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  1. #1
    polyglot's Avatar
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    Paper: batch variations in contrast & sensitivity?

    Hi all,
    I'm a printing-n00b; only done 15 so far. Have used grades 1, 2 and 2.5, no dodging or burning yet.

    What I'd like to know is, how much variation in contrast & sensitivity can I expect between two packs of the same paper type, most likely an Ilford MGIV pearl (44m)? Reason being, I'd like to do test strips and a few whole test prints in varying contrast at 5x7 before laying down a 12x16 or larger.

    Can I compute a time ratio based on the area ratio of the enlargements or will I get bitten by sensitivity differences or reciprocity failure in the paper? Assuming I run a test strip to get a new exposure for the larger size, can I assume the contrast will be the same?

    In other words, can I get away with 0 or 1 test strips from the larger pack after doing all my experimenting with the smaller pack?

    thanks.

  2. #2
    Andrew Moxom's Avatar
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    Ilford paper is normally pretty good from batch to batch. What you did not say was if the two paper packets have the same batch number or not? If they do, you should not have any problems. If they are different, there 'should' be no problem either, but the potential for a variance even if ever so slight, is there. I doubt you would see it if each different batch was relatively new. I would not sweat it at this point.
    Please check out my website www.amoxomphotography.com and APUG Portfolio .....

  3. #3
    RalphLambrecht's Avatar
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    polyglot

    I have done what you suggested for years with reasonable success. There is a variation from batch to batch, but it is small with quality papers like Ilford. You will, however, get some contrast loss with aging paper. You will get more from reciprocity failure, and you will get some from latent image stability or the lack thereof.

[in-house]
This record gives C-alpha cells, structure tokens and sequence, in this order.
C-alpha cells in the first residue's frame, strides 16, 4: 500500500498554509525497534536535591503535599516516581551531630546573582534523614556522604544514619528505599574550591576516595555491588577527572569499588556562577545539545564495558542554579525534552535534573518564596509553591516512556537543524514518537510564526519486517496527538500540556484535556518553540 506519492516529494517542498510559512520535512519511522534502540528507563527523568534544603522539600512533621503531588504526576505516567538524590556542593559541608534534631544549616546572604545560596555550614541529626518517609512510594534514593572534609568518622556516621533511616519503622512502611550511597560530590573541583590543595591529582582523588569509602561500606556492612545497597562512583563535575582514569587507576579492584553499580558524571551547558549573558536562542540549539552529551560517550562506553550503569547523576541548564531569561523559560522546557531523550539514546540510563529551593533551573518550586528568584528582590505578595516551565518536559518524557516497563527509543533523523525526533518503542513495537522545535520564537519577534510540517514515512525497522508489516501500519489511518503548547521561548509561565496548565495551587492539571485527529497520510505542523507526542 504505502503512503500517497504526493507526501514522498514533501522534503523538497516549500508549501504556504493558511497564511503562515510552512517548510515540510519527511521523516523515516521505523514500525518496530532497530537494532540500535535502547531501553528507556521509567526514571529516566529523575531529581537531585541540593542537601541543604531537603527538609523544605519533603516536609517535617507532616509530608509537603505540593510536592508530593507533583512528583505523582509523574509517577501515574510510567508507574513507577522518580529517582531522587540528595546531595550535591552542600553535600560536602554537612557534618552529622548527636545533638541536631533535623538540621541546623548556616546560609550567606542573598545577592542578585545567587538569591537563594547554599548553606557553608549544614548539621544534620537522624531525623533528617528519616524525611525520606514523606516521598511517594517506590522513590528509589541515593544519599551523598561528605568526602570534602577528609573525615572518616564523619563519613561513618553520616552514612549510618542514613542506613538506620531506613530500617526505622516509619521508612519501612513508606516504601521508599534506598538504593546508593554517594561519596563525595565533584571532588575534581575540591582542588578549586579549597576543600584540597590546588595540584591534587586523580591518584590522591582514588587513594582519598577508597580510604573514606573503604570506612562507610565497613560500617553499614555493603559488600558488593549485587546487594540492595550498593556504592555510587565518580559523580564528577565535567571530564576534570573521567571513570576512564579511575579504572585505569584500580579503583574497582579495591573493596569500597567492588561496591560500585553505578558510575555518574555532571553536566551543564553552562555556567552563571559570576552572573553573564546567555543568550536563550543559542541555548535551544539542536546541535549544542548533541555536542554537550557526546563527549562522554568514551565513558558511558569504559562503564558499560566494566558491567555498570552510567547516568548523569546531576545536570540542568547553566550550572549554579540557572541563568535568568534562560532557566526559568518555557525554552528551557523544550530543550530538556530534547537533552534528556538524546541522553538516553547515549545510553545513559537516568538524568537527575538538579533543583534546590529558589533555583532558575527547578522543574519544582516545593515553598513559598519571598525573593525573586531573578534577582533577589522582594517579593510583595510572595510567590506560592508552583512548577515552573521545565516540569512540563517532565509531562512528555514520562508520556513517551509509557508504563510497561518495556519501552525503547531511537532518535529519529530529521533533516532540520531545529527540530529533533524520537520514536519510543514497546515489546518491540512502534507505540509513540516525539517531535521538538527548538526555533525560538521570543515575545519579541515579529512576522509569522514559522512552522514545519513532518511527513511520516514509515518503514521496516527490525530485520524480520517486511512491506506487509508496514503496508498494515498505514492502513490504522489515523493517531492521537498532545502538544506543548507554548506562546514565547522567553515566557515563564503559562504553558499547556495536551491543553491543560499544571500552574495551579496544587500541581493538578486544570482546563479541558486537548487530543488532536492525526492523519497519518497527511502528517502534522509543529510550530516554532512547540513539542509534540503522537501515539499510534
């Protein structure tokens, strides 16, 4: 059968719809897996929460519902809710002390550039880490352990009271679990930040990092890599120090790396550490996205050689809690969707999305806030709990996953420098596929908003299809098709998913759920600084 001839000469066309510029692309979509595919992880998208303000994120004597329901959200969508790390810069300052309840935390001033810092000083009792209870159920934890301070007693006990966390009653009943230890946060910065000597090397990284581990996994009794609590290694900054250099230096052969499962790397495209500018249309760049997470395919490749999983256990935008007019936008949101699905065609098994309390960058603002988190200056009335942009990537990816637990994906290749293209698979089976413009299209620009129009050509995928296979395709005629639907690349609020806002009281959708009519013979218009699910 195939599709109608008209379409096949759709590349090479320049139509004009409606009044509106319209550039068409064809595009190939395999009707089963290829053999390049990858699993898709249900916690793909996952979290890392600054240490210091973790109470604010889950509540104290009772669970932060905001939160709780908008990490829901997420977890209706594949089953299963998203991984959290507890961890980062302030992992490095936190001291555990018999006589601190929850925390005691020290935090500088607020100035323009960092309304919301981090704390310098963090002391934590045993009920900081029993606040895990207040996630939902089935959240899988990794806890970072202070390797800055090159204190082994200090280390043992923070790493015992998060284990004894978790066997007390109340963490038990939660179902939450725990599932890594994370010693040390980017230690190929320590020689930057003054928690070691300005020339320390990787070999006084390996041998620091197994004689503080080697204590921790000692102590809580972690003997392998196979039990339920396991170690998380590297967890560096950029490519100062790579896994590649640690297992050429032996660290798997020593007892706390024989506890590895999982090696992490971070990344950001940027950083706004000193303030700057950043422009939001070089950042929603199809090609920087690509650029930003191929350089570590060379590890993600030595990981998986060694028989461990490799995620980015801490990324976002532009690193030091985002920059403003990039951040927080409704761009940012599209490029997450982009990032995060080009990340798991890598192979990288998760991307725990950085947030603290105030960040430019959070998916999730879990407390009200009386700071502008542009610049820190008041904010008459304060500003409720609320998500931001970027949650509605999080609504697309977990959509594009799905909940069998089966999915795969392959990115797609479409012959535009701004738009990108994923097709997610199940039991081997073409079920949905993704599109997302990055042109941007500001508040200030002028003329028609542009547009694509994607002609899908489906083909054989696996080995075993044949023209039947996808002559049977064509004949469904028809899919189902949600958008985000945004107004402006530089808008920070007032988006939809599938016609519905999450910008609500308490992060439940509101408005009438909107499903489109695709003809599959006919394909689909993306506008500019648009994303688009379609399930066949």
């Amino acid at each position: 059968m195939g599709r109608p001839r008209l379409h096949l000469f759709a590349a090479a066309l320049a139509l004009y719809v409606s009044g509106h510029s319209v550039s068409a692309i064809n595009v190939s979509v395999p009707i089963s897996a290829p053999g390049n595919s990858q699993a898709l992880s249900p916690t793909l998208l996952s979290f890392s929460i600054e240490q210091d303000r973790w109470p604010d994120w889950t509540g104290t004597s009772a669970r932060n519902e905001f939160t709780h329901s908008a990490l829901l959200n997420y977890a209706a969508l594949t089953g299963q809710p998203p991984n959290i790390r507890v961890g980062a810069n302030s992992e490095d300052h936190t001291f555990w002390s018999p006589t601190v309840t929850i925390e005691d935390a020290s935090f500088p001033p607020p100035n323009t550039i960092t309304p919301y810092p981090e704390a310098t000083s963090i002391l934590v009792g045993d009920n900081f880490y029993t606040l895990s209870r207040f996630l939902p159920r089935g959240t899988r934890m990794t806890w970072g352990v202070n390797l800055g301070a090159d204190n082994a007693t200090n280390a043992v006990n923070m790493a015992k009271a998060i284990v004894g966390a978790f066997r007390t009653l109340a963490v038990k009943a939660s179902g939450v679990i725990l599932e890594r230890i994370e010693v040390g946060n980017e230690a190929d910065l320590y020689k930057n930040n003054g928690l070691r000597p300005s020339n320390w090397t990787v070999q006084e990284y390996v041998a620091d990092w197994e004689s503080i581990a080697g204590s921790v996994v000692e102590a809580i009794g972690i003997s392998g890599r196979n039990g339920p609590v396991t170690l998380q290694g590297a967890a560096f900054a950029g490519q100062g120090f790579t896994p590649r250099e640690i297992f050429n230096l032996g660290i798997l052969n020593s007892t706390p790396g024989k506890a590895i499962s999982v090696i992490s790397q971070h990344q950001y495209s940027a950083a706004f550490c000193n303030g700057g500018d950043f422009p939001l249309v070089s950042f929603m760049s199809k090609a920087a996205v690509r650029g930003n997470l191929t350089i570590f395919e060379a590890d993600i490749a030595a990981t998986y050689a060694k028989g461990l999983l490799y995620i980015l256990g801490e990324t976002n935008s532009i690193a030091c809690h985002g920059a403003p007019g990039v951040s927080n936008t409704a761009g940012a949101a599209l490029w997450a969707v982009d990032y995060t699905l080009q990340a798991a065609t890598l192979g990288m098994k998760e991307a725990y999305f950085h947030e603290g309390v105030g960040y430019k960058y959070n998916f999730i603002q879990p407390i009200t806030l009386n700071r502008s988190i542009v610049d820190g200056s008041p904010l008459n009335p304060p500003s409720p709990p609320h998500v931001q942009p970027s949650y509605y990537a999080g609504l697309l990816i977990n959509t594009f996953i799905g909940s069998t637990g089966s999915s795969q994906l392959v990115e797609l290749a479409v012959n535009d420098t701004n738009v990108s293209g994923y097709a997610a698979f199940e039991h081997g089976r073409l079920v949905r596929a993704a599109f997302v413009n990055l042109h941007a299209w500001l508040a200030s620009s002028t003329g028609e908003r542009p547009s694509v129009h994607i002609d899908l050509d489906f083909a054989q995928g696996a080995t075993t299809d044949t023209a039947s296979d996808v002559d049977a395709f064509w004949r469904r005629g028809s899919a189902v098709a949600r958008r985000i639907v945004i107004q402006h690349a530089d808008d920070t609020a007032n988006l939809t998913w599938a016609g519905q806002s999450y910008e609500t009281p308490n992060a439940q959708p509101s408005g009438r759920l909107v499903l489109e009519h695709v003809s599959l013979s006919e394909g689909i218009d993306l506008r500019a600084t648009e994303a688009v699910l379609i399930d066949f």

To eliminate as many variables as possible, cut your test strips from the box of paper you intend to print on. If you have to, compensate for enlarger height adjustments use the following formula and note to enter the lens-to-paper distance and not the lens-to-negative distance. This will not compensate for reciprocity though!

    newTime = oldTime * (newHeight/oldHeight)^2
    Regards

    Ralph W. Lambrecht
    www.darkroomagic.comrorrlambrec@ymail.com[/URL]
    www.waybeyondmonochrome.com

  4. #4
    Nicholas Lindan's Avatar
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    With Ilford the papers should match within a 1/2 stop and 1/2 a grade or so.

    To find out the difference between the boxes make parallel test strips with each paper at 1/10 stop (or 1 second) intervals with no negative in the enlarger - one at the highlights and one at 18% gray midtones. This will tell you if the speeds match and if the contrast range matches.
    DARKROOM AUTOMATION
    f-Stop Timers - Enlarging Meters
    http://www.darkroomautomation.com/da-main.htm

  5. #5
    Martin Aislabie's Avatar
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    Recently, I ran through 5 boxes of 12x16 Ilford Multigrade RC within a couple of weeks

    All were different emulsion batches

    All were the same speed within 1/12 of a stop and the contrast varied only fractionally

    I was frankly amazed at how consistent the stuff was box to box.

    Ilford Quality Control are certainly on top of their game.

    So in theory you can do what you are suggesting and be almost spot-on but I would run a test strip just in case - to cover reciprocity and other possible unknowns

    What you cannot do is mix paper surfaces, if you use Gloss in the smaller size and Pearl in the larger, then sadly, it won’t work.

    The surface finish affects the overall tonal range a print can achieve and this affects where you choose to place the various print tones

    Martin

  6. #6
    polyglot's Avatar
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    thanks guys! I'll be getting a couple of fresh packs this week, no idea if they'll be the same batch but they ought to be fairly new.



 

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